FanPost

Finances and Injuries, Injuries and Finances...

   If we look at the A's current roster, we find maybe 4 or 5 players that have not been on the DL for extended periods over the last few years. Among the pitchers, only Haren and Blanton have held up, and among position players, only Swisher and Ellis can honestly say they show up for work nearly every day ready to go. The success of the RiverCats last year is truly amazing, because most of the players that should have been in AAA spent huge chunks of the year in Oakland filling in for our no-shows.  
    Few would argue that the team needs to get substantially better to become a factor again. Teams can get better several different ways: they can go out any buy top-tier talent from the FA pool, they can use their tradeable assets to fill in major weaknesses, they can develop quality players in their farm systems, or the players already on the ML roster can progress and improve. Although I am a die-hard A's fan, looking at our current roster options, it's hard for me to see this team playing in October anytime soon.

    The easiest path to improvement is also the most expensive, so Oakland will never choose it. Anyone who thinks Billy is looking to the FA market to buy an A-rod or someone like that had better put down the hash pipe and get back to reality. It's just not going to happen.
    We have very few tradeable assets that other clubs would offer us something tempting for, because 90% of our players spend more time on the DL than on the field. No GM will give us a "yes" for a "maybe". If the A's are to jettison players, it will not be at fair value but rather at pennies on the dollar. Street is perhaps the only player on the roster that could be traded at or near the top of his value, and personally I would welcome that because 1)he gives up a ton of dingers, and 2)it is just a matter of time before he breaks down--his mechanics put too much strain on his arm. Ship him while he's still healthy and (relatively) effective! I envision great things for Blevins in Green and Gold...
   The third way to improve is through the farm system. We had an opportunity last season to see pretty much everybody from Sacto that management is high on. Among the pitchers, a grand total of ZERO are ready for the show. ZERO! Braden, Windsor, Komine, Meyer, etc. etc. are not realistic options at this point. If a combination of those guys starts 25 or more games for Oakland next year, we'll be 18 games out again. I think they'll be great in the future, but none of them is ready now. Maybe Meyer will finally show up...Among the hitters, of course you gotta like Barton, but honestly who else is there?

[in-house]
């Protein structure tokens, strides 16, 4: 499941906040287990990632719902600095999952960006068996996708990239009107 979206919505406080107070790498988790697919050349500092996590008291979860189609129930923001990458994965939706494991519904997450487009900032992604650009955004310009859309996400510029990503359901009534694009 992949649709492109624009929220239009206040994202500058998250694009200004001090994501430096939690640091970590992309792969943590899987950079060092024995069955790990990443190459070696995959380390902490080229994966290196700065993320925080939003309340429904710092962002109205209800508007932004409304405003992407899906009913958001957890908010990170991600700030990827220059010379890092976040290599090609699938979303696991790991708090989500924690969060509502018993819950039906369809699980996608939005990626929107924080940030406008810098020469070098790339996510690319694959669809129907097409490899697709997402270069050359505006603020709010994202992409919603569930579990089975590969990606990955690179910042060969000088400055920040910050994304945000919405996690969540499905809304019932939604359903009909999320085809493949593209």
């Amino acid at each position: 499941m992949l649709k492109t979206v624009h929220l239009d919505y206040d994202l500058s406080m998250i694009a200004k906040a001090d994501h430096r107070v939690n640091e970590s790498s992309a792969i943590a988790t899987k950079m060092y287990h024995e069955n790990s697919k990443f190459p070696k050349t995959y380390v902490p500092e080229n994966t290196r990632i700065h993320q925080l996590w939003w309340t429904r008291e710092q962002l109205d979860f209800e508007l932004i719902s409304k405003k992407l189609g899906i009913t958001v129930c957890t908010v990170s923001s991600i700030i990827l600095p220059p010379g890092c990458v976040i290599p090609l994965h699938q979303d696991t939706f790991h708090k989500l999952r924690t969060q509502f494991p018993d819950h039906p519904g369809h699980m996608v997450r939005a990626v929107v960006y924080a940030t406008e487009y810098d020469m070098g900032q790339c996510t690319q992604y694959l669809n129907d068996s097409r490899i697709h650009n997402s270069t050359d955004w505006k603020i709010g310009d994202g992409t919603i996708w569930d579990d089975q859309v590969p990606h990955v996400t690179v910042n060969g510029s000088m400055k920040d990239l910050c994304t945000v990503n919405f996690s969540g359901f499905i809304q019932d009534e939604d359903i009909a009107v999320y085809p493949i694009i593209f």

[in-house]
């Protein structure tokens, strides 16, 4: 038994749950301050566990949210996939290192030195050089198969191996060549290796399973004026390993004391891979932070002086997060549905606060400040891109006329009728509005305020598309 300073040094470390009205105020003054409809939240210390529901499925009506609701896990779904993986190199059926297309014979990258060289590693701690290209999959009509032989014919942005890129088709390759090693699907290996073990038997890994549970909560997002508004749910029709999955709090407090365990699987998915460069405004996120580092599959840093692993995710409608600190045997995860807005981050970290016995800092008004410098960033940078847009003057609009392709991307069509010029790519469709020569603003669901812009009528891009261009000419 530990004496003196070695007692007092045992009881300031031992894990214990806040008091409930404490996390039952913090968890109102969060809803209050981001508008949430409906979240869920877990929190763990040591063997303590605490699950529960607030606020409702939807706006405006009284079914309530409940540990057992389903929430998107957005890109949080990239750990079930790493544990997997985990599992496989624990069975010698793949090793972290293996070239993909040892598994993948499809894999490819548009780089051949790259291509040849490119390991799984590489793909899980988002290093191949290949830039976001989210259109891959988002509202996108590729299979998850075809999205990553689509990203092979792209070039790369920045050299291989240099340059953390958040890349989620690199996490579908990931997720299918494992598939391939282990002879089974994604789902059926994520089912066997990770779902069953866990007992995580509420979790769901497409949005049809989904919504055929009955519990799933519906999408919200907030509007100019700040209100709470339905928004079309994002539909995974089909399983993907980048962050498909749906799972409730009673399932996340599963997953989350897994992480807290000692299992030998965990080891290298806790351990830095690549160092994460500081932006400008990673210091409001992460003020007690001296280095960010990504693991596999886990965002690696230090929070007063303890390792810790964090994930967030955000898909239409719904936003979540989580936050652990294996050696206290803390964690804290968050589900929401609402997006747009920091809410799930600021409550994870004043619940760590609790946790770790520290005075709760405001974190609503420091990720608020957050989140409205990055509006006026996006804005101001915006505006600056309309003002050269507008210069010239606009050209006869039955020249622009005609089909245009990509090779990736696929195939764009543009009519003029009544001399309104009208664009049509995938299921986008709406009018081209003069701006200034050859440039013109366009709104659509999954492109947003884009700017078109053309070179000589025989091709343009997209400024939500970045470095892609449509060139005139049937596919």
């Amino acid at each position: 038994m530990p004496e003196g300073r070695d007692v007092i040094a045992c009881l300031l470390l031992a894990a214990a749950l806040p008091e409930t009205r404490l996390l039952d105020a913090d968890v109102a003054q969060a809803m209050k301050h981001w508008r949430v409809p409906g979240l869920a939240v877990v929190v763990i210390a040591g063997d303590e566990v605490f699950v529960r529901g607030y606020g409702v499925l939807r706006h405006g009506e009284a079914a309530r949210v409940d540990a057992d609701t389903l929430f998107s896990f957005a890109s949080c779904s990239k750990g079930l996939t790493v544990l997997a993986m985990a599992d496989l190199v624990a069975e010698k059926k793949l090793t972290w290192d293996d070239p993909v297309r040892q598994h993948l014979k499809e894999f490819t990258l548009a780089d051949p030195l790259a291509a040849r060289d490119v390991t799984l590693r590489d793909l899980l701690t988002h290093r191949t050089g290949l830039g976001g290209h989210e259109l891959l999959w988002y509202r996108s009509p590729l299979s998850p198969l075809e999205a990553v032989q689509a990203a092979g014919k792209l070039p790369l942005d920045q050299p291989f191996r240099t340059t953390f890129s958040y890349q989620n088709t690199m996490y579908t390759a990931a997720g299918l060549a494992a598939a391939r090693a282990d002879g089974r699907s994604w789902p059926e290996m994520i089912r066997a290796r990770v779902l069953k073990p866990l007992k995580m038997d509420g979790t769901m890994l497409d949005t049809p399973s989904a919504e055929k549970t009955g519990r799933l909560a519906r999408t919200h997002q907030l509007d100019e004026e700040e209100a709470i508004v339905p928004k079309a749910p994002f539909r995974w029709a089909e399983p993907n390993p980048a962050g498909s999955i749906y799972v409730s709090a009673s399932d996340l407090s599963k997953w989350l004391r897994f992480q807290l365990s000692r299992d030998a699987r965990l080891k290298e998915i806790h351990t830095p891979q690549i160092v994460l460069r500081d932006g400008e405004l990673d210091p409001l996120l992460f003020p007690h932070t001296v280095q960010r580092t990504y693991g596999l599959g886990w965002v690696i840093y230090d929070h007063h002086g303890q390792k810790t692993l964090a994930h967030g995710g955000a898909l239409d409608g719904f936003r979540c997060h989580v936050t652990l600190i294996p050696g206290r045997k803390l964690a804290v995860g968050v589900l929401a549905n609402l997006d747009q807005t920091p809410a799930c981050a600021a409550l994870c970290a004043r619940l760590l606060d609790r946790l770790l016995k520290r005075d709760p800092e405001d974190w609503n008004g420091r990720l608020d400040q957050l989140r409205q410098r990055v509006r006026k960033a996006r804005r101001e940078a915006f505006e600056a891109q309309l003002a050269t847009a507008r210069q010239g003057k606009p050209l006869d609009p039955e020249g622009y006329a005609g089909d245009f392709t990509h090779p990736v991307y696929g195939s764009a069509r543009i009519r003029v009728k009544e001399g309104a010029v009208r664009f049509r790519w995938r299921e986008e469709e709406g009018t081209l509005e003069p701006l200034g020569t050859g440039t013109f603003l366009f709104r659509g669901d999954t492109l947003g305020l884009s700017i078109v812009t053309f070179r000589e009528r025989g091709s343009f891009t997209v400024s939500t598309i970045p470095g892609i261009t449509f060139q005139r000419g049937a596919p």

"Wait and Hope" is how I would characterize the fourth approach, and it seems to be the one the A's are taking. Everyone hopes Chavez can put it together, because when the best player on the team hits .240 and misses 80 games two years in a row, he's not the best player anymore. Years ago we thought the sky was the limit for this guy, but now I think .275/28/85 would delight the faithful. Crosby is what he is. Solid in the field (on the rare occasions he's on it), no skills at the dish. He is the reincarnation of Walt Weiss--ROY and then flatline...Kotsay's tenure with the A's can basically be characterized by the sound of $24 million being flushed down the toilet. Rich Harden is the most agonizing example of the numerous A's who really need to show up and start doing the job. His talent is so electric, his stuff so dominating, that it brings me to tears to think it may never happen for him at all, much less in an Oakland uniform.
    Big-budget clubs never have to make the choice between trying to win now or trying to win later. They use money to acquire what they need and can always reload, like a kid with a pocket full of quarters at the arcade. Oakland is not in that position. Every time Billy has needed to make an acquisition, it has always come at a price. Who can name the most dominant pitcher in the NL over the last two seasons? It's none other than Aaron Harang, who went to the Reds in exchange for a rent-a-bat named Guillen who promptly defected to the enemy Angels after the season and has since played for about 9 other teams and had 'roids shipped to him in every city. At the time of the trade, Harang could barely make it 5 innings, and our bullpen was horrendous at that time. It made sense then--fill a immediate need by hocking a small piece of the future.
    The Ethier/Bradley trade is another example of this. We never have the money for a sure-fire solution, so we end up taking gambles on a maybe. The Frank Thomas gamble worked, but Bradley clearly shows that this approach is hit and miss. These are the kinds of dilemmas big-money clubs rarely find themselves in, and if they do trade away a prospect that ends up being a star, they can always buy him back later...
     Our team has a long way to go to get back into contention. Having the MASH unit make a recovery and actually show up for work on occasion this year would be a welcome sight, but even with everyone healthy, we still have a lot of holes to fill. I am always optimistic about the Green and Gold, but these next few years look to be very challenging...

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